This history of modern sounds develops into an intimate history of modern souls as well." — boyd Tonkin, The Independent ".comprehensive, imaginatively wrought, insightfully informative and narrow vastly entertaining." — jed Distler, The Gramophone "Ross takes the extremes, the wild diversity and contradictions as manifest realities. Now, for the first time, ross has turned his feuilletonists sensibility to a longer form, the book, and hes made a terrific debut on the big stage. The rest Is noise tells a compelling, epic, and entirely human story." — jan Swafford, The wilson quarterly "Ross's achievement is all the more astounding because it makes music essential to the understanding of history beyond the history of the music itself. And what could matter more than that?" — jonathan Rabb, Opera news "A towering accomplishment — an essential book for anyone trying to understand and appreciate one of the most fertile and explosive centuries in the history of classical music." — kyle macMillan, denver Post. The result is a massively erudite book that wears its learning lightly." — adam Kirsch, new York sun "With perpetual grace and excitement, ross reanimates music buried in history and super-obscure record stores, and allows us to feel just how contemporary it can." —. This elegant book imparts to the music itself — that airy and elusive vibration — what so many critics cannot: three dimensions." — james Marcus, newsday ".a narrative that embraces the contradictions that characterize so much about the century just past, both in life and. Ross does not simply catalog major figures and artistic highlights, but presents music as an exciting phenomenon vitally related to broader political and social developments. He grasps music on a profound, composerlike level." — zachary lewis, Cleveland Plain dealer "Ross's brave goal is nothing less than to bridge the gap between modern composers and listeners. In this task, he is almost phenomenally successful." — timothy mangan, Orange county register "Early into The rest Is noise, i felt like i was reading a book i had been waiting for all my life." — juliet Waters, c-ville "Sweeping yet compulsively cid technical.
his stunning narrative. The new Yorker s visionary music critic Alex Ross comes closer than anyone to describing the spellbinding sensations music provokes. The rest is noise spins out seamlessly and is a joy to read." — blair Tindall, financial Times "A sprawling tour de force. The book has the force and scope of a heroic symphony in its own right." — fred Kaplan, Slate "Ross has an almost uncanny gift for putting music into words. No other critic writing in English can so effectively explain why you like a piece, or beguile you to reconsider it, or prompt you to hurry online and buy a recording." — the Economist "Modern music has lacked its The Shock of the new. Now, in The rest is noise, it has one." — ivan Hewett, The daily telegraph "Amply perceptive, eloquent, persuasive, and remarkably informative." — john Simon, The new Criterion "In The rest Is noise, alex Ross shows himself to be a surpassingly eloquent advocate for beauty. Ross takes the extremes, the wild diversity and contradictions as manifest realities to be understood through their relationships, rather than antagonisms that must cancel each other out." — the wire "An utterly gripping account of the relationship between music and public life in the last. The rest Is noise is a wonderful book, both as an account of 20th-century music and as something of a cautionary tale about the influence of politics on art." — ian Burnside, the Scotsman "The new Yorker s supremely gifted critic tells the story. Here is a writer who can link life and work without trivialising either.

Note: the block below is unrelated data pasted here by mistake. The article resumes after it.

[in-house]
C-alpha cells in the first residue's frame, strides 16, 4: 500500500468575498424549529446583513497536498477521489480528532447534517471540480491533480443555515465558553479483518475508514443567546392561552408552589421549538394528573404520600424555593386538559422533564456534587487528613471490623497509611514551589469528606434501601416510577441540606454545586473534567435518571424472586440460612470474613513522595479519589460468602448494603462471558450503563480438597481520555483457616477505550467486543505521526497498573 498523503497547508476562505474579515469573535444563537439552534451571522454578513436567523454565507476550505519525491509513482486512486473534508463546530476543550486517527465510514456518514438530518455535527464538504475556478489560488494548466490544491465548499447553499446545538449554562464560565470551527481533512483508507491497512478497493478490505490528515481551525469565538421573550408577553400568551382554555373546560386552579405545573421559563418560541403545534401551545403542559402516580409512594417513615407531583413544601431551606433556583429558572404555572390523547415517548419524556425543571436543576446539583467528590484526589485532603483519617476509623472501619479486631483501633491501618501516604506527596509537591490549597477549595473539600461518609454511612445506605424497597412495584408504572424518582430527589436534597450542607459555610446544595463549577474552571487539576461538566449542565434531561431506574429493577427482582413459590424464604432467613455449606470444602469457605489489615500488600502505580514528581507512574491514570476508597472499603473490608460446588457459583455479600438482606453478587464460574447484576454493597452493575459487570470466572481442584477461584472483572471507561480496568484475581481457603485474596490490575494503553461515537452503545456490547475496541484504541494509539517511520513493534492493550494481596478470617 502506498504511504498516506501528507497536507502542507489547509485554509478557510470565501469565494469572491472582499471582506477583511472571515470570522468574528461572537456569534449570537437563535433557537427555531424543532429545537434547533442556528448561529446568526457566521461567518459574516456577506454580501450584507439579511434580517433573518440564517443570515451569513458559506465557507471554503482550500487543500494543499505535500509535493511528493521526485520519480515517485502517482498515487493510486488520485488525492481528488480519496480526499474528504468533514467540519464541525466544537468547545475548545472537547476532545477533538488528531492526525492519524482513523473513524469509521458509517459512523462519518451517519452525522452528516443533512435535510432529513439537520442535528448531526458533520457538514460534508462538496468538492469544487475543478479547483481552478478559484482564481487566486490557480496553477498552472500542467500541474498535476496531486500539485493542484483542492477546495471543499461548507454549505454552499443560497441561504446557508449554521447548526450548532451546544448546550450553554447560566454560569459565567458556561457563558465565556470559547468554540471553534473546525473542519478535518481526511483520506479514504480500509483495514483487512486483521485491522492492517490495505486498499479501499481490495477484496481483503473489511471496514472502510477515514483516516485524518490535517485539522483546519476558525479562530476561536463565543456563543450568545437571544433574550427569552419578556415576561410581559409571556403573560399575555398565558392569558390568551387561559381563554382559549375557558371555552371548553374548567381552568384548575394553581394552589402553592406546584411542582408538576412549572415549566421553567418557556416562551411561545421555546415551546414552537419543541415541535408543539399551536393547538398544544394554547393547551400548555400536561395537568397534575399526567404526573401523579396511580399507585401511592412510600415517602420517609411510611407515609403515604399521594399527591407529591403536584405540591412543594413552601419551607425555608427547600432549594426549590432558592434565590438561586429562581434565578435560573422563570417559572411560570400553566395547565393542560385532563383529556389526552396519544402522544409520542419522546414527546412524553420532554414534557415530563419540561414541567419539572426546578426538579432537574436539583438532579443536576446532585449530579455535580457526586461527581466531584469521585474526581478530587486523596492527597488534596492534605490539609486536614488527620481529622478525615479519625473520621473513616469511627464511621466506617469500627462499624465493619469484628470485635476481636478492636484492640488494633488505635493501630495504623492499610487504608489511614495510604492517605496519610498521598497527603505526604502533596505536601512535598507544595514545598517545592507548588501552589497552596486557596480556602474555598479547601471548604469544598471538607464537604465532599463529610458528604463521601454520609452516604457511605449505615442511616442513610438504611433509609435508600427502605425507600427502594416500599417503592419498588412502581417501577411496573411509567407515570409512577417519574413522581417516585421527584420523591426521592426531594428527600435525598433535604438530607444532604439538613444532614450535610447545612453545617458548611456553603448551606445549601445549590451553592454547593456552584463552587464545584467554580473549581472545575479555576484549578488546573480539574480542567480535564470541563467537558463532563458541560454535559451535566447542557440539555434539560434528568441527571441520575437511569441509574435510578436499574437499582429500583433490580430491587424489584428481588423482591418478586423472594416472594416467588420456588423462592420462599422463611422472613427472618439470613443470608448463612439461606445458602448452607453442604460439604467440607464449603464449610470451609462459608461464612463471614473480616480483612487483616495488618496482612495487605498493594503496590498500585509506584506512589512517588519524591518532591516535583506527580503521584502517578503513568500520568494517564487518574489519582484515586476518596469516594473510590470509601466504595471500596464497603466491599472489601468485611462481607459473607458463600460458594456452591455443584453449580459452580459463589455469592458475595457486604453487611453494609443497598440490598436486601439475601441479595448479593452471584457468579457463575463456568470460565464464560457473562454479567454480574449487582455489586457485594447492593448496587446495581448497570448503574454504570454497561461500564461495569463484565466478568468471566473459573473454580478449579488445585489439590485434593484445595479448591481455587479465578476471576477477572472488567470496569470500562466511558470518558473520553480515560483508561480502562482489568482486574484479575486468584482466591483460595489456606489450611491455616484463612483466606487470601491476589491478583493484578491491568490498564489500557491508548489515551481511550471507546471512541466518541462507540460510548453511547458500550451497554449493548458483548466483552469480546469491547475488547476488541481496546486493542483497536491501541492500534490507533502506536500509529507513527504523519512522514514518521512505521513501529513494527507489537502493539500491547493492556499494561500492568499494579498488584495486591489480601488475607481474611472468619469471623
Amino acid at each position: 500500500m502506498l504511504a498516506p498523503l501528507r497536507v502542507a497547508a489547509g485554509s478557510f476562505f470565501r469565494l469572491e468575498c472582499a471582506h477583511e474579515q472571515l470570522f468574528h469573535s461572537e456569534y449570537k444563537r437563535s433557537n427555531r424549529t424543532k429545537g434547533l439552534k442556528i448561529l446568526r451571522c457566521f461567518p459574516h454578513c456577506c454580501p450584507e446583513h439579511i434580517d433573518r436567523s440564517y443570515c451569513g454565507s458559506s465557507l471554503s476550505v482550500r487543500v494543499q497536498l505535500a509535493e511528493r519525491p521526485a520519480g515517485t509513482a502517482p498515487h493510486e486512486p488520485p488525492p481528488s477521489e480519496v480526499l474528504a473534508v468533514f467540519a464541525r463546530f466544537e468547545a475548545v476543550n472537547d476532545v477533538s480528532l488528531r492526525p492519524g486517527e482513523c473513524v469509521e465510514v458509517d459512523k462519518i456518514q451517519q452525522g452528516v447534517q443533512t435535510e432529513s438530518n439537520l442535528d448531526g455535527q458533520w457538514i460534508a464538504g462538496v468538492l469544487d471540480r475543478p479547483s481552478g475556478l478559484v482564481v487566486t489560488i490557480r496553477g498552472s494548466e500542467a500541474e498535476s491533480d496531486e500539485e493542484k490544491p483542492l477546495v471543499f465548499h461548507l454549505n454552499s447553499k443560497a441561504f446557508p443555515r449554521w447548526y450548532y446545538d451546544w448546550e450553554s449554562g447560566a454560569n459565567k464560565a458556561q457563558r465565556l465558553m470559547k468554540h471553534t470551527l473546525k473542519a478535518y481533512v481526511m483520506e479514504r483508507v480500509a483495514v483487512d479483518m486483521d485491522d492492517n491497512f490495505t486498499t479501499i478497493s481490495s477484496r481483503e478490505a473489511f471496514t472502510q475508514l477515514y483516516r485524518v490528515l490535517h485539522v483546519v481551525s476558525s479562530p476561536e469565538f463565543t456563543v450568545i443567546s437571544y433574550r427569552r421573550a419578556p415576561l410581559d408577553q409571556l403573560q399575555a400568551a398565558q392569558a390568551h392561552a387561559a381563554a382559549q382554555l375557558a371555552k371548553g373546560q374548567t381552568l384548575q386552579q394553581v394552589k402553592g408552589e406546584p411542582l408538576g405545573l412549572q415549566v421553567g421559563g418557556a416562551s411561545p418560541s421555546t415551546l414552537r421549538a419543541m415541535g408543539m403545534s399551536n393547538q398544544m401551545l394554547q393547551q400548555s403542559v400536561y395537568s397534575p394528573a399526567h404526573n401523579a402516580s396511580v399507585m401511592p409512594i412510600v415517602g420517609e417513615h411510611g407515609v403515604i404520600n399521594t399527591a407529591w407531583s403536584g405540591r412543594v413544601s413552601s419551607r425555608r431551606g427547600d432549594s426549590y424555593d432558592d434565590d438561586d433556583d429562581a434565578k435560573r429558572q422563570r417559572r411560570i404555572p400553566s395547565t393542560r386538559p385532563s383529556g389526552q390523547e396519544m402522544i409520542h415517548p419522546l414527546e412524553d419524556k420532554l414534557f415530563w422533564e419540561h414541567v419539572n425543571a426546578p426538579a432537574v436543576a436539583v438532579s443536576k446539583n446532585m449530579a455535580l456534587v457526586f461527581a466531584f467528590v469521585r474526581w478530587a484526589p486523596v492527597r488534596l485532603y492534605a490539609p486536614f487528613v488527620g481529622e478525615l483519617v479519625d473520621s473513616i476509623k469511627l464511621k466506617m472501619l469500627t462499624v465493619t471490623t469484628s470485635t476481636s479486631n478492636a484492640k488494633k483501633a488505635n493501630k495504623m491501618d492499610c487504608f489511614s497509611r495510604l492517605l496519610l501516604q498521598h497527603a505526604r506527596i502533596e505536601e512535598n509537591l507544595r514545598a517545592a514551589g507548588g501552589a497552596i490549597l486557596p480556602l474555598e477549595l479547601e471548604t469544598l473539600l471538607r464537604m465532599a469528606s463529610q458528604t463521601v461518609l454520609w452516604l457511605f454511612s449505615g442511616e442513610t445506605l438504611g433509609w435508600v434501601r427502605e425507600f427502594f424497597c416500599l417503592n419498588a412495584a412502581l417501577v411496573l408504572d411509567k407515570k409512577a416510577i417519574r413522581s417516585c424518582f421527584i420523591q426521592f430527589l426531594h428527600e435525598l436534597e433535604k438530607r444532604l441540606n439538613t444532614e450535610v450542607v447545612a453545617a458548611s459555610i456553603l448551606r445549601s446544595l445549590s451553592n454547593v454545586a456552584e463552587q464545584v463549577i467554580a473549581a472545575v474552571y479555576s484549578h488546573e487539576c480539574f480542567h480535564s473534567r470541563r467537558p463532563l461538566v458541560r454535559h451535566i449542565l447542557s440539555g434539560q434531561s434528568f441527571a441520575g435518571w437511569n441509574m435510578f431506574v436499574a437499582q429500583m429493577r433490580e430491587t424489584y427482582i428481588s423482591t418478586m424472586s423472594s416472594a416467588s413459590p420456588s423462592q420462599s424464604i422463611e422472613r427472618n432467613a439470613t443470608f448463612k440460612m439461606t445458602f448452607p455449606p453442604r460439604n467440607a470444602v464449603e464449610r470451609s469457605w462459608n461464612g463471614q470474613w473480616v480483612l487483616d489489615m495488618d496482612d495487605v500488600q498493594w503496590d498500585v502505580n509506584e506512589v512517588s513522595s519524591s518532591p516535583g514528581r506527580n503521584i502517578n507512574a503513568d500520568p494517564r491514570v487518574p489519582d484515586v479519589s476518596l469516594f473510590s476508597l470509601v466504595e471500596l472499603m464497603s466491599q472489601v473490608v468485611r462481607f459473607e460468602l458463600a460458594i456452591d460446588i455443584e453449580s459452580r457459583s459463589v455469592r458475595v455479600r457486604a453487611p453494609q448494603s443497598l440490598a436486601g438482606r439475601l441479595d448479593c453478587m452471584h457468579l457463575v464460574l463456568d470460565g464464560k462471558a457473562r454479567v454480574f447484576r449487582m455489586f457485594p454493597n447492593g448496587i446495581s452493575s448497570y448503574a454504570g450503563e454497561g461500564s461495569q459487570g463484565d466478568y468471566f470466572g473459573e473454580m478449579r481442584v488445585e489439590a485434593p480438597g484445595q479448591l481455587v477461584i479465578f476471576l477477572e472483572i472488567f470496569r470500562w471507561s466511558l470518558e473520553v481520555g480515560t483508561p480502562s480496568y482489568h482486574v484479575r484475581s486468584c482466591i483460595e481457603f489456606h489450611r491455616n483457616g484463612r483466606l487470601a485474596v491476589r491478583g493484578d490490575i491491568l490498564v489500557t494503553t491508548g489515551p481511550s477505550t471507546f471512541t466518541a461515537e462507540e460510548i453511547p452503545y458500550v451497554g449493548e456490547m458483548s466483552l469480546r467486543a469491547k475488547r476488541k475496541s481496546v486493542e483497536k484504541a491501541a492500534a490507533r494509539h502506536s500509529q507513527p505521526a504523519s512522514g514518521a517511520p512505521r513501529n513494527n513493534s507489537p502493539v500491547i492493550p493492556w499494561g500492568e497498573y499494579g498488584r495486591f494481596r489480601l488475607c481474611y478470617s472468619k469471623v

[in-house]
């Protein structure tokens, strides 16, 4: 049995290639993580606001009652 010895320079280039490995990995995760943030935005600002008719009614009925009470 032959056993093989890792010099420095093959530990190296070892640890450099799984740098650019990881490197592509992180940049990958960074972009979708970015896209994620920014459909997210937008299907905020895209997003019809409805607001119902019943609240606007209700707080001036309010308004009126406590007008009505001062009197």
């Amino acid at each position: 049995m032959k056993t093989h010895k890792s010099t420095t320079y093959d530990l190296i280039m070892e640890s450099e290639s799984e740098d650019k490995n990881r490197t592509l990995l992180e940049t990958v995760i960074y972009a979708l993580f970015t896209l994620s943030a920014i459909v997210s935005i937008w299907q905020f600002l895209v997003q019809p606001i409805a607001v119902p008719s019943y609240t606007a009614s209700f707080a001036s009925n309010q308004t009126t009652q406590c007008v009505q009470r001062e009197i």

Best of all are the moments when Ross really strikes you dumb with wonder, moments when the authors passion for the supreme significance of music raises his erudition to a new level." — life bryan Appleyard, The sunday times (UK) There seems always to have been. The impossibility of it gives me hope. Fast-forwarding through so many music-makers creative highs and lows in the company of Alex Rosss incredibly nourishing book will rekindle anyones fire for music. . — björk "Excellent." — neil Tennant, pet Shop boys "The best book in the world about the most boring subject ever." — jessica Pressler, new York daily Intel "This is the best general study of a complex history too often claimed by academic specialists. An impressive, invigorating achievement." — stephen Walsh, washington Post "What powers this amazingly ambitious book and endows it with authority are the author's expansive curiosity and refined openness of mind." — jamie james, los Angeles Times "Music in the 20th century is littered with great. The rest Is noise the story of 20th-century music in completely fresh and unblinkered ways." — jeremy eichler, boston Globe "Print is silent. Which is why the task of writing about music is so difficult.
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Winner of the 2007, national book critics Circle Award for criticism, the 2008 guardian First book award, a 2010 Premio napoli prize in foreign literature, the 2011 Grand Prix des Muses, and a music Pen Club prize in Japan; finalist for the pulitzer Prize. New York times's 10 Best books of 2007 ; also on plan best-of-the-year lists in the, washington Post, m, the, la times, new York, time, the Economist, slate, newsweek, the, times of London, the. Sunday times, the, guardian, the, observer, the, financial Times, and the. Profile : "The best Listener in America doree shafrir, new York Observer, audio stories : wbur's. On point, amazon's, the wire, npr's, all Things Considered, wnyc's Mad About Music, the leonard Lopate show, wfyi in Indianapolis. Starred review, publishers weekly "A benchmark book that should eventually become a classic history of the 20th century." — kirkus reviews, starred review "The best book on what music is about — really about — that you or I will ever own." — alan Rich. A great achievement." — geoff dyer, new York times book review (cover review) "Just occasionally someone writes a book you've waited your life to read. Alex Ross's enthralling history of 20th-century music is, for me, one of those books." — alan Rusbridger, The guardian "Ross is a supremely gifted writer who brings the political and technological richness of the world inside the magic circle of the concert hall, so that.